Honorable Craig Goldman, Chair, House Committee on Energy Resources
Jerry McGinty, Director, Legislative Budget Board
HB4442 by Raymond (Relating to the regulation of oil and gas waste; creating a tax exemption; imposing a fee.), As Introduced
Estimated Two-year Net Impact to General Revenue Related Funds for HB4442, As Introduced : a negative impact of ($391,900,000) through the biennium ending August 31, 2023.
The bill would make no appropriation but could provide the legal basis for an appropriation of funds to implement the provisions of the bill.
General Revenue-Related Funds, Five- Year Impact:
Probable Net Positive/(Negative) Impact to General Revenue Related Funds
All Funds, Five-Year Impact:
Probable Revenue (Loss) from General Revenue Fund 1
Probable (Cost) from Oil & Gas Regulation 5155
Probable Revenue Gain from Oil & Gas Regulation 5155
Probable Revenue (Loss) from Cities
Probable Revenue (Loss) from Counties
Probable Revenue (Loss) from Transit Authorities
The bill would amend the Natural Resources Code to create a $200 nonrefundable fee for oil and gas well drilling permits that utilize a reserve pit for the disposal of oil field waste.
The bill would add solids control equipment and closed-loop drilling systems to waste minimization incentives and allow funds deposited to Oil and Gas Regulation and Cleanup Account No. 5155 (OGRC Fund 5155) to be used for the remediation of a site that utilized a reserve pit or an above ground tank.
The bill would require oil and gas well operators to record the volume and type of waste generated at a well site and the primary method of disposal. It would also require an operator to provide a written notice to landowners if an on-site reserve pit is utilized on the property.
The bill would also amend the Tax Code to exempt from sales tax all tangible property or equipment used to process, reuse, or recycle oil and gas wastes, including solids control equipment and closed-loop drilling systems.
The provisions of the bill would only apply to an application or materially amended application submitted after the effective date of the bill, or September 1, 2021.
According to the Comptroller of Public Accounts (CPA), approximately 10,300 drilling permits will be submitted to the Railroad Commission (RRC) in fiscal year 2022 and 11,600 in fiscal year 2023. This analysis assumes that approximately 85.0 percent of drilling permits would pay a reserve pit fee of $500 ($200 reserve pit fee + $300 surcharge, see below) and generate an estimated $4,400,000 in additional revenue in fiscal year 2022 and $4,930,000 in fiscal year 2023. The additional fee revenue would be credited to OGRC Fund 5155.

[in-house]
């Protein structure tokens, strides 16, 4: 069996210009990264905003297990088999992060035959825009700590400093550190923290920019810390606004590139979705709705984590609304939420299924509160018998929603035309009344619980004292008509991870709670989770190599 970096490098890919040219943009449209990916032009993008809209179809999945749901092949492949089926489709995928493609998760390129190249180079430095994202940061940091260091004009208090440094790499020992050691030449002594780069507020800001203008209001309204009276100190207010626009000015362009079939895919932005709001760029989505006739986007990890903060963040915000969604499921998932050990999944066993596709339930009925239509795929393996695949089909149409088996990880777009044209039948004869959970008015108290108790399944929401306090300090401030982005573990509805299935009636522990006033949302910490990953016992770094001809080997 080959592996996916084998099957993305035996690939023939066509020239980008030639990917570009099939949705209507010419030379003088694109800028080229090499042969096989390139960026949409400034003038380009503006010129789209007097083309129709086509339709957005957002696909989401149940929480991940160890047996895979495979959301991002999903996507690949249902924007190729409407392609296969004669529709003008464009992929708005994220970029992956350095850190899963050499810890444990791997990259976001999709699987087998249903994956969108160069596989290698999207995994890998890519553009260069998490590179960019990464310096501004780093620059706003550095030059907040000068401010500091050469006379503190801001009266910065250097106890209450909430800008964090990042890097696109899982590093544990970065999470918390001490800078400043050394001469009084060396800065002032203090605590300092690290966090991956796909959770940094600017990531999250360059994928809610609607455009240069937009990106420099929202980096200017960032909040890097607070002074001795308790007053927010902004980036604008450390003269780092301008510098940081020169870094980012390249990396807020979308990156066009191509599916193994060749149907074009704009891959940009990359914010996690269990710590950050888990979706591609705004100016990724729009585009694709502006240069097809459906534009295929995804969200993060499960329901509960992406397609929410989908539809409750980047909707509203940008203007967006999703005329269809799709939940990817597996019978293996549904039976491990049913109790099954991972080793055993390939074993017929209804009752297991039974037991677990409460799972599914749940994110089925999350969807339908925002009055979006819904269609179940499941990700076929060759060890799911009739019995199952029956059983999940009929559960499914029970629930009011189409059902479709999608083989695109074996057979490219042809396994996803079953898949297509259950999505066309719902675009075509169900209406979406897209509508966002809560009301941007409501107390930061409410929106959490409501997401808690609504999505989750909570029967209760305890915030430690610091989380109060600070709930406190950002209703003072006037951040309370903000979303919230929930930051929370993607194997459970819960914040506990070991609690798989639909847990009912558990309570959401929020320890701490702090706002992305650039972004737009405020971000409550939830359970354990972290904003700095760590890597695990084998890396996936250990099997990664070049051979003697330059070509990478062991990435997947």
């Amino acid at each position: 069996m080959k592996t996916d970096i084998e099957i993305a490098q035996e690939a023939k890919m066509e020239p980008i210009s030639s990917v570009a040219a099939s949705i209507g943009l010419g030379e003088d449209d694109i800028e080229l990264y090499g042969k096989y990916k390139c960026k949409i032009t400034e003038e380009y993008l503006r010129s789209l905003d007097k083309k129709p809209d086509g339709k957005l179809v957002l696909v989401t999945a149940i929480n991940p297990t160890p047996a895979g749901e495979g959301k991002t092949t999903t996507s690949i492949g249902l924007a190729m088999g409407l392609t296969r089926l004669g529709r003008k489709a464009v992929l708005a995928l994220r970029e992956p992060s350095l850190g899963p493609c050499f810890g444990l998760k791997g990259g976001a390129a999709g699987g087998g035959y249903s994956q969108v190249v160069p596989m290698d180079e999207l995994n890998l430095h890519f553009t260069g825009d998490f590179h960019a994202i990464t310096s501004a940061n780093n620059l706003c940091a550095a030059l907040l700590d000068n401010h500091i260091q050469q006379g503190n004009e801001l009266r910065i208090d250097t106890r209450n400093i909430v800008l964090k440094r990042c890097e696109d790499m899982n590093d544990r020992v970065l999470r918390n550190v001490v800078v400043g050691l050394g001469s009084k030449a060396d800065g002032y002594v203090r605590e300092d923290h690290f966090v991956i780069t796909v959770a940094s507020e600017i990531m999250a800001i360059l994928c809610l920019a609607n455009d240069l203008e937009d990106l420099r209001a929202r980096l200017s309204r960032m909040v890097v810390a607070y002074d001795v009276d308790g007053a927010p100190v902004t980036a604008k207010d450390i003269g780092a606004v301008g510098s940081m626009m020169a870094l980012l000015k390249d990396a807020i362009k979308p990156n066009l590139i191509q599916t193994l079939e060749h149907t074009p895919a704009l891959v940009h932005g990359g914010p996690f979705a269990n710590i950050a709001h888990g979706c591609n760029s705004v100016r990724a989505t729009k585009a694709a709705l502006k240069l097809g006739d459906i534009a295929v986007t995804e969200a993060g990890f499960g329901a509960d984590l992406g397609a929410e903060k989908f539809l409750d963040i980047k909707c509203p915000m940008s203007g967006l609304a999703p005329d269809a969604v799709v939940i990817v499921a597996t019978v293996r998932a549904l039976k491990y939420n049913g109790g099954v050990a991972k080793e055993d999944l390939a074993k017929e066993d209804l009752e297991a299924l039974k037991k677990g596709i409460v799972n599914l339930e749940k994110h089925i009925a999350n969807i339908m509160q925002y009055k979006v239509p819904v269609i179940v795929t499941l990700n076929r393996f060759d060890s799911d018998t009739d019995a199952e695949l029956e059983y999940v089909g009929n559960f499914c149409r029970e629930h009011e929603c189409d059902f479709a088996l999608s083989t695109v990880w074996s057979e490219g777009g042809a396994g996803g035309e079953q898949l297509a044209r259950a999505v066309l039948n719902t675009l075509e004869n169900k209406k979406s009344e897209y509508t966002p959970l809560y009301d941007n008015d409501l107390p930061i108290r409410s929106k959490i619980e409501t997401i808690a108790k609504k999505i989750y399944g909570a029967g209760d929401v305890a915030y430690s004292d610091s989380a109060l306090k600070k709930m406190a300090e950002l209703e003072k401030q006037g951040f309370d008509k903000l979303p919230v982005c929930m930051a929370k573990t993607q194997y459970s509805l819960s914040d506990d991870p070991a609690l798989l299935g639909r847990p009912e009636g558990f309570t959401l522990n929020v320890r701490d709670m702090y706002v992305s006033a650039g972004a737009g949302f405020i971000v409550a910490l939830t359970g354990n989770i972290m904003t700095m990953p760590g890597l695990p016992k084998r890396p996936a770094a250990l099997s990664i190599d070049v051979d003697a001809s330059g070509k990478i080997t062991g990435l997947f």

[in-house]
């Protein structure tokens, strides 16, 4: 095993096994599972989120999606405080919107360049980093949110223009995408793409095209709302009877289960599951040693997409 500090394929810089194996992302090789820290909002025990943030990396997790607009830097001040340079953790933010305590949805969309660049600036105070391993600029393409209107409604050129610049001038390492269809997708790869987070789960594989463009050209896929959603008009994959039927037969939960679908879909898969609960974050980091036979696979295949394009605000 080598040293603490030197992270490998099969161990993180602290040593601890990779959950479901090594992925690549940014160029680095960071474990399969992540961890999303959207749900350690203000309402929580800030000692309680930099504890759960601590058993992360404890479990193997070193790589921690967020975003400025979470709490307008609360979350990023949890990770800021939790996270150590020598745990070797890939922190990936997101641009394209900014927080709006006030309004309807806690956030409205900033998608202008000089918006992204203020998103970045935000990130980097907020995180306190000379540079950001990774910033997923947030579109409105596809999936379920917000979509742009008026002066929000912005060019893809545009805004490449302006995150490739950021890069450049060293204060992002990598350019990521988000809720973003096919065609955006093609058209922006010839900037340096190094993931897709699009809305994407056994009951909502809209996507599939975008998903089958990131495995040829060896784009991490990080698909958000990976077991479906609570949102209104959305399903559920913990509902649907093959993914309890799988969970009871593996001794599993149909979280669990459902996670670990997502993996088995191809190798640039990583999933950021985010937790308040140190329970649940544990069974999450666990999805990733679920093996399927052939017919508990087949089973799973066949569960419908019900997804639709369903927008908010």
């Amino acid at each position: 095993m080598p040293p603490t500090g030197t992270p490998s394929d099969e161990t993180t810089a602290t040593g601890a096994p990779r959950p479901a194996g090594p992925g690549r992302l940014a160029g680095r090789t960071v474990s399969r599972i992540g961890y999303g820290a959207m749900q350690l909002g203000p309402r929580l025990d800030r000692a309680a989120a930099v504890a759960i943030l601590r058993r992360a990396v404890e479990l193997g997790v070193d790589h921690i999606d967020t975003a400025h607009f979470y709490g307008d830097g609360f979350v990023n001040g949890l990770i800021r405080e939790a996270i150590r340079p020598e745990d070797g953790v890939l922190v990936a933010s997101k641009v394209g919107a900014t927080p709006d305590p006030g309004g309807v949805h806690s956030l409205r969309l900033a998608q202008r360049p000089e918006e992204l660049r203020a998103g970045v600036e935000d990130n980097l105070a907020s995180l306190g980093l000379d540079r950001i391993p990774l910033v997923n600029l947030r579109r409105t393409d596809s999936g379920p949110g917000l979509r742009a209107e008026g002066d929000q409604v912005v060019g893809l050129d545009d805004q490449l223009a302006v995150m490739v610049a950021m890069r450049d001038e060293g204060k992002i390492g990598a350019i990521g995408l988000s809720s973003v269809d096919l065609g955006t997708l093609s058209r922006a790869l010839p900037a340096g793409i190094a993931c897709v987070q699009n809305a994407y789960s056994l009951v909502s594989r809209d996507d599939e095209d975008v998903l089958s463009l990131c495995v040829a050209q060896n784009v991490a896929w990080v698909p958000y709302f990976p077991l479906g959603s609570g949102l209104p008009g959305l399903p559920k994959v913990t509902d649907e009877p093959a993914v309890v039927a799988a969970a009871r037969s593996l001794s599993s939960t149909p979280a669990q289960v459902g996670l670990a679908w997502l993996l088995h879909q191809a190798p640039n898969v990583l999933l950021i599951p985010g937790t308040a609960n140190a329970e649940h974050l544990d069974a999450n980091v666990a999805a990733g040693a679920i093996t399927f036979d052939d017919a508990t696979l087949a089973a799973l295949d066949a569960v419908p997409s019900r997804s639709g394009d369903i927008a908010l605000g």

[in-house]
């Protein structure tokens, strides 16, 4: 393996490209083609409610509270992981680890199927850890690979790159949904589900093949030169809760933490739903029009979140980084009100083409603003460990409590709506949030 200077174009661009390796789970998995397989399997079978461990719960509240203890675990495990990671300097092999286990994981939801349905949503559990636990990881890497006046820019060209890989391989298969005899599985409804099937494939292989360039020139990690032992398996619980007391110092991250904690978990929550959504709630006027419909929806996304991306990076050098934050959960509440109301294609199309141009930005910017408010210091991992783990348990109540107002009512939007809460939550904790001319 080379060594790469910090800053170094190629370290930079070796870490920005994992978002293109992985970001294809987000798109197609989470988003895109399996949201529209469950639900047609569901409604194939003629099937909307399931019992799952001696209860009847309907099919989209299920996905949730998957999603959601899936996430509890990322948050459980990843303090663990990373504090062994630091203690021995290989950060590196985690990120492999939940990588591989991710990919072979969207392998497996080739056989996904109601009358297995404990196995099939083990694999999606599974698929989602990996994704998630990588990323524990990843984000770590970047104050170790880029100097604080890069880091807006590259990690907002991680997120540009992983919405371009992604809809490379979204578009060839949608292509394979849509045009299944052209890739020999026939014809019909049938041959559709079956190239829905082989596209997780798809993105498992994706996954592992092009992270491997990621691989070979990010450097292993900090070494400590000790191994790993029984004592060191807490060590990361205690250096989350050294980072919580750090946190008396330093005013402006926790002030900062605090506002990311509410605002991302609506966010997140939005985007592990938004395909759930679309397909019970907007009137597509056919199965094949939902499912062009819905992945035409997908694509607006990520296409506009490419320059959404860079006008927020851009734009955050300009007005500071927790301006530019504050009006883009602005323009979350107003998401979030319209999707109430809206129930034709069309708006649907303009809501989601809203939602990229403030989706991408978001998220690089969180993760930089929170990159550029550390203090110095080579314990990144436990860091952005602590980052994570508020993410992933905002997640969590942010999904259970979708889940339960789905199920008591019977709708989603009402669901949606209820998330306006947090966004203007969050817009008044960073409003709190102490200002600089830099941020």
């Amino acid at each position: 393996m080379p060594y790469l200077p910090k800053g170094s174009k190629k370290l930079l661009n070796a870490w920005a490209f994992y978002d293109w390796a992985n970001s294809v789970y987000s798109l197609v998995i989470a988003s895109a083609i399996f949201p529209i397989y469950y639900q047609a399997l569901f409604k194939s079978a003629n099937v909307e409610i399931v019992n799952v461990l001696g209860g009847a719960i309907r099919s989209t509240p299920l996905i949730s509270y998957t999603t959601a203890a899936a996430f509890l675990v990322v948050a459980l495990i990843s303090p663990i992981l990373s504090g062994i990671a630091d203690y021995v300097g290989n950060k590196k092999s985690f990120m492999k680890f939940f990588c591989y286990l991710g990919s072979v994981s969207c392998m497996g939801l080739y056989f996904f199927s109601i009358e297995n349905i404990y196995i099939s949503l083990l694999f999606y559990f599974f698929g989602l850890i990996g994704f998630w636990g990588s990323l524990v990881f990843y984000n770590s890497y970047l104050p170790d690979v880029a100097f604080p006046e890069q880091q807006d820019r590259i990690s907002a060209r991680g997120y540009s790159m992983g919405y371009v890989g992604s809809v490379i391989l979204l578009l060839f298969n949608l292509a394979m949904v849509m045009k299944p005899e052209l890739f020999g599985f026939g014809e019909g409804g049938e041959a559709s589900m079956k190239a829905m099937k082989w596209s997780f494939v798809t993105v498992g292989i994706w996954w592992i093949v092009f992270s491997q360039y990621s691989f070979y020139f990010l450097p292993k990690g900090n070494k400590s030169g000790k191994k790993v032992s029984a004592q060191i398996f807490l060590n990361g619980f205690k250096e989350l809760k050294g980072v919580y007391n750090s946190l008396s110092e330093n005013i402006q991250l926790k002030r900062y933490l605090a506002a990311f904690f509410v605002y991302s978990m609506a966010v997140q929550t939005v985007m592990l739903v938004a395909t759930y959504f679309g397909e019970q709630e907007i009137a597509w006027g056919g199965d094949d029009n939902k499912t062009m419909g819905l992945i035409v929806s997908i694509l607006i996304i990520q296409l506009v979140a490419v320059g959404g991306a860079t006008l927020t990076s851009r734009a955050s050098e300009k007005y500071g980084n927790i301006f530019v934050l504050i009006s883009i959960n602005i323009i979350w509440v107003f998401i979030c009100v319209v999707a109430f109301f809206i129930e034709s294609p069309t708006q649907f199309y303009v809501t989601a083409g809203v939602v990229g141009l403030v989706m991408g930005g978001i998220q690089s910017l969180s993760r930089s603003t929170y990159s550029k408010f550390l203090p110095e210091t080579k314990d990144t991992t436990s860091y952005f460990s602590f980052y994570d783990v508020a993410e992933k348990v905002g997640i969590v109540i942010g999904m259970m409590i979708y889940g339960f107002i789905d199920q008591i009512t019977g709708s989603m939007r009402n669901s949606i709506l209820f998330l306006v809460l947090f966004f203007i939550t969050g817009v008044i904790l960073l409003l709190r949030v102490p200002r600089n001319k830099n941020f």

Natural Resources Code §81.070 allows RRC to impose a reasonable surcharge, not to exceed 185.0 percent, on fees that are deposited to OGRC Fund 5155 to recover costs associated with the purposes of the fund. According to RRC, a surcharge of $300, or 150.0 percent, would be applied to the new reserve pit fee which is consistent with existing surcharges placed on drilling permit fees.
Based on information provided by CPA, the exemption from sales tax of all tangible property or equipment used to process, reuse, or recycle oil and gas wastes could be broadly construed and apply to all items used for waste management in the oil and gas industry. Solids control equipment and closed-loop drilling systems are not defined in the bill. This analysis assumes that solids control equipment would include storage tanks and any equipment used to transport waste to off-site treatment facilities or used to construct or line a reserve pit. It also assumes a closed-loop drilling system would include any system for drilling fluid management and its requisite components.
According to CPA, any activity to alter the physical or chemical characteristics of oil and gas wastes, such as to filter or otherwise change the concentration of solids in drilling and completion fluids or apply chemical treatments, whether for reuse or recycling of the fluids or in connection with their disposal or storage in reserve pits, could qualify as processing.
Based on sales tax revenue provided by CPA attributable to the oil and gas industry from reports regarding costs for waste management associated with well drilling and completion, the tax exemption provision of the bill would have a negative fiscal impact to the General Revenue Fund of $173,700,000 million in fiscal year 2022 and $218,2000,000 million in fiscal year 2023.
Based on information provided by the RRC, this analysis assumes the agency's online drilling permit system and LoneSTAR system would require modifications to add the new reserve pit fee to the drilling permit application process and to allow inspectors to verify that an operator utilizing a reserve pit has paid the required fee. The modification would require $141,565 in fiscal year 2022; $28,313 in fiscal year 2023; and $21,235 in fiscal year 2024 from OGRC Fund 5155.
This legislation would do one or more of the following: create or recreate a dedicated account in the General Revenue Fund, create or recreate a special or trust fund either with or outside of the Treasury, or create a dedicated revenue source. The fund, account, or revenue dedication included in this bill would be subject to funds consolidation review by the current Legislature.
The bill would take effect September 1, 2021.
The RRC's online drilling permit system and LoneSTAR system would require modifications that would cost $141,565 in fiscal year 2022; $28,313 in fiscal year 2023; and $21,235 in fiscal year 2024 from OGRC Fund 5155.
Local Government Impact
Based on information provided by CPA, the sales tax exemption would reduce tax revenue to local municipalities by amounts reflected in the table above.
Source Agencies: b > td >
304 Comptroller of Public Accounts, 455 Railroad Commission